So far known: “rope-like structure similar to that of some modern-day fungi” Cambridge Research News:
This early pioneer, known as Tortotubus, displays a structure similar to one found in some modern fungi, which likely enabled it to store and transport nutrients through the process of decomposition. Although it cannot be said to be the first organism to have lived on land, it is the oldest fossil of a terrestrial organism yet found. The results are published in the Botanical Journal of the Linnean Society.
Here (public access).
Most scientists agree that life moved from the sea to the land between 500 and 450 million years ago.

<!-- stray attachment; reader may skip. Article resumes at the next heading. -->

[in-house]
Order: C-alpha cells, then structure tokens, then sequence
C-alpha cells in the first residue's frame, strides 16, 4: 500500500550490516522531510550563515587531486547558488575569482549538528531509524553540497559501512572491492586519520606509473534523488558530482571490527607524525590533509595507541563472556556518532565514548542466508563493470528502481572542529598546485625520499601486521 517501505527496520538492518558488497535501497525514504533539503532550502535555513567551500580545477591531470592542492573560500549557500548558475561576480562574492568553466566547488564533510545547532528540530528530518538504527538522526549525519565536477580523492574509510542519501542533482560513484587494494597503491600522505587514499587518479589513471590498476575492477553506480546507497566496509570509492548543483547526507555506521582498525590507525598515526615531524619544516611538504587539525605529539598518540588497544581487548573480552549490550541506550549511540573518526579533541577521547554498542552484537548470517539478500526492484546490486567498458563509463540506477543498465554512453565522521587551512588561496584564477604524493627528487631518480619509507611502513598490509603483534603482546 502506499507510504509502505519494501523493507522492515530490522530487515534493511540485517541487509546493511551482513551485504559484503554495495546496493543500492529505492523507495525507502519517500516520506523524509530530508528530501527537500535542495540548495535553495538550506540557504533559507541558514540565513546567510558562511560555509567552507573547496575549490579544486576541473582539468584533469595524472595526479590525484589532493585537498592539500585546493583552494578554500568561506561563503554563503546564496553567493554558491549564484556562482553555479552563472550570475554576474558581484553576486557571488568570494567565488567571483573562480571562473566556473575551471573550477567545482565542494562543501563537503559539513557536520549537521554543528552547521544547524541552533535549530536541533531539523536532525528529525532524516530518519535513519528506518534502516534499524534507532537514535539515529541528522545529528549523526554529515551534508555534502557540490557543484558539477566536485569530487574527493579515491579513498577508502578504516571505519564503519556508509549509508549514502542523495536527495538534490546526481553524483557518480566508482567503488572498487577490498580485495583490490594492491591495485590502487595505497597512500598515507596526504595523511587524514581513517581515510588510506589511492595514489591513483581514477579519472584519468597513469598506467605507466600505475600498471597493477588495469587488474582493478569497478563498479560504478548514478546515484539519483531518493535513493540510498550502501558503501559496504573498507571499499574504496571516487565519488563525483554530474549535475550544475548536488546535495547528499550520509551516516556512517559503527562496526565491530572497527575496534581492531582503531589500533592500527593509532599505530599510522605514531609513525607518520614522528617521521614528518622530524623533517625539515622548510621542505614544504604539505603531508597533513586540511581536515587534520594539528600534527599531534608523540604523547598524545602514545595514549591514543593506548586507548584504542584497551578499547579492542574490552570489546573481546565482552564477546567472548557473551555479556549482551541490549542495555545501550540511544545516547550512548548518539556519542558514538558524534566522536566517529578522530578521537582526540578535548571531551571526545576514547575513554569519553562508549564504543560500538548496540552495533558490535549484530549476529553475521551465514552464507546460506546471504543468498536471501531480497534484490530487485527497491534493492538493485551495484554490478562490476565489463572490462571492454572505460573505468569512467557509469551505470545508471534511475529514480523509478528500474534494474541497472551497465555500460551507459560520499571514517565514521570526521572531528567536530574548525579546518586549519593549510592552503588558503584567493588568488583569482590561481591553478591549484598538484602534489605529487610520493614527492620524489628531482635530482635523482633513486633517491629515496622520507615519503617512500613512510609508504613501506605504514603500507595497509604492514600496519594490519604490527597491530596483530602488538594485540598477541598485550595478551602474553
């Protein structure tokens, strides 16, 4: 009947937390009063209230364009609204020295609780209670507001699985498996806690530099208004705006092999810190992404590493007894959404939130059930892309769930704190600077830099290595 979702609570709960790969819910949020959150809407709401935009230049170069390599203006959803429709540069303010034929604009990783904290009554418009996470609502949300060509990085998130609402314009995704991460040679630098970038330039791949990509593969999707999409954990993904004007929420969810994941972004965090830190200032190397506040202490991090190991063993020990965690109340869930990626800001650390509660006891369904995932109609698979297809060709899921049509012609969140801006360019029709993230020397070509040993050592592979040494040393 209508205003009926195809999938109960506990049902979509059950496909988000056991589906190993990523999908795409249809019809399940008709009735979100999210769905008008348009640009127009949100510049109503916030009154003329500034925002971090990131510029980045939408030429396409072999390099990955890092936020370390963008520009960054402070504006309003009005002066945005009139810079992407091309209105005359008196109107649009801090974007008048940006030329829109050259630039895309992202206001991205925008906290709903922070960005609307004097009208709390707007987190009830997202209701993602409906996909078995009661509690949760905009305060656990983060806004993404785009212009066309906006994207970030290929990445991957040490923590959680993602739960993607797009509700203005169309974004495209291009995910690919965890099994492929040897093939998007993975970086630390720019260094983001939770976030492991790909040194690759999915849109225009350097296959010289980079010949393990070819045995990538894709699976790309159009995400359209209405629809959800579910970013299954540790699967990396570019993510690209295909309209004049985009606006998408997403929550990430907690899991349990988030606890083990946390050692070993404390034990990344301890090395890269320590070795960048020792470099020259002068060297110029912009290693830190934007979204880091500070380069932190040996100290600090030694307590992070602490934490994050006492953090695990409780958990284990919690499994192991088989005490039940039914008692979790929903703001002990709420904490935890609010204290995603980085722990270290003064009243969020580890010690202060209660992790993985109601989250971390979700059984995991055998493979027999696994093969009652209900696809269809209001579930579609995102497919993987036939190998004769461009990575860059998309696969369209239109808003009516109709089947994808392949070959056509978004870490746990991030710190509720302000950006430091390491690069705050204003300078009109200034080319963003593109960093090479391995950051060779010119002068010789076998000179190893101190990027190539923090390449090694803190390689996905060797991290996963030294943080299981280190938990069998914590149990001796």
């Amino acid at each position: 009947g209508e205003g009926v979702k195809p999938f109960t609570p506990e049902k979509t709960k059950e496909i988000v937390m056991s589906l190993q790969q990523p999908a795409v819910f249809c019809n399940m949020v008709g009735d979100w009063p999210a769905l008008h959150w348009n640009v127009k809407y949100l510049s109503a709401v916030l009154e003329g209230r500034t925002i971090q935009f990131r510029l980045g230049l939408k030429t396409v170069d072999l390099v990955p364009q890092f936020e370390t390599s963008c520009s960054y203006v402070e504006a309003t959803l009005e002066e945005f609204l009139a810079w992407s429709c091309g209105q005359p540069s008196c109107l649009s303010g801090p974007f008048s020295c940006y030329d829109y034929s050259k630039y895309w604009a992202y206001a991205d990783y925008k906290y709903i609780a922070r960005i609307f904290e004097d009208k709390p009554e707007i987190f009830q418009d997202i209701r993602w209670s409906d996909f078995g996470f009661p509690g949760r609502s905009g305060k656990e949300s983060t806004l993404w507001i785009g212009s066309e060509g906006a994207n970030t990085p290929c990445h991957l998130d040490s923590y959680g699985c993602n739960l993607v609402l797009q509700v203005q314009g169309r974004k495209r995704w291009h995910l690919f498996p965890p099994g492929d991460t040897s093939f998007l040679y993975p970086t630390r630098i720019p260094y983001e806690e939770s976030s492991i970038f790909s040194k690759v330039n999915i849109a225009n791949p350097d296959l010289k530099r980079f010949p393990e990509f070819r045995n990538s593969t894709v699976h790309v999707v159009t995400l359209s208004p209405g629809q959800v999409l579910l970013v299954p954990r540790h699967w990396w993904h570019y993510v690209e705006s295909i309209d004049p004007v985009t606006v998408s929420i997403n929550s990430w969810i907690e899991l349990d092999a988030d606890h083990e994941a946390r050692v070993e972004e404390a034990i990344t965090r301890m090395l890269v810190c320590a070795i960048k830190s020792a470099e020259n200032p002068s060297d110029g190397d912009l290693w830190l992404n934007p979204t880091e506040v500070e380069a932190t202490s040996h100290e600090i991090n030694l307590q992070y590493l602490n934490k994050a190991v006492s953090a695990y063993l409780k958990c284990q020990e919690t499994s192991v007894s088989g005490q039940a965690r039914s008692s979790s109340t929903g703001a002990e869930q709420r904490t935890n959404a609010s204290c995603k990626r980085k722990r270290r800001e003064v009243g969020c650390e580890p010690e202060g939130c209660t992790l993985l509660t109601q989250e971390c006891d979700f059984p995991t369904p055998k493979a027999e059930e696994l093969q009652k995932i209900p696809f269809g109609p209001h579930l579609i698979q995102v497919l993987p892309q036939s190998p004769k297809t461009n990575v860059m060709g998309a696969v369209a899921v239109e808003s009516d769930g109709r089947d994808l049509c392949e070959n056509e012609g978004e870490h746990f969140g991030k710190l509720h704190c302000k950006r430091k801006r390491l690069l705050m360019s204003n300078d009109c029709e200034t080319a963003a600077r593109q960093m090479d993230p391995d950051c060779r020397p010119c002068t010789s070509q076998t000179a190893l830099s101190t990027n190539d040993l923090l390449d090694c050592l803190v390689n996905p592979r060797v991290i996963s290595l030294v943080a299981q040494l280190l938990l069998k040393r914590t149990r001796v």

But in order for plants and animals to gain a foothold on terra firma there needed to be nutrients and soil to support them.
Fungi kick-started this process, by getting nitrogen and oxygen into the rudimentary soil.
Tortotubus was also more likely to be preserved in the fossil record than the bacteria and algae that are assumed to have started the process.
Each microfossil is shorter than a human hair is wide and has a rope-like structure similar to that of some modern-day fungi. More.
See also: Stasis: Life goes on but evolution does not happen (or often doesn’t change things very much)
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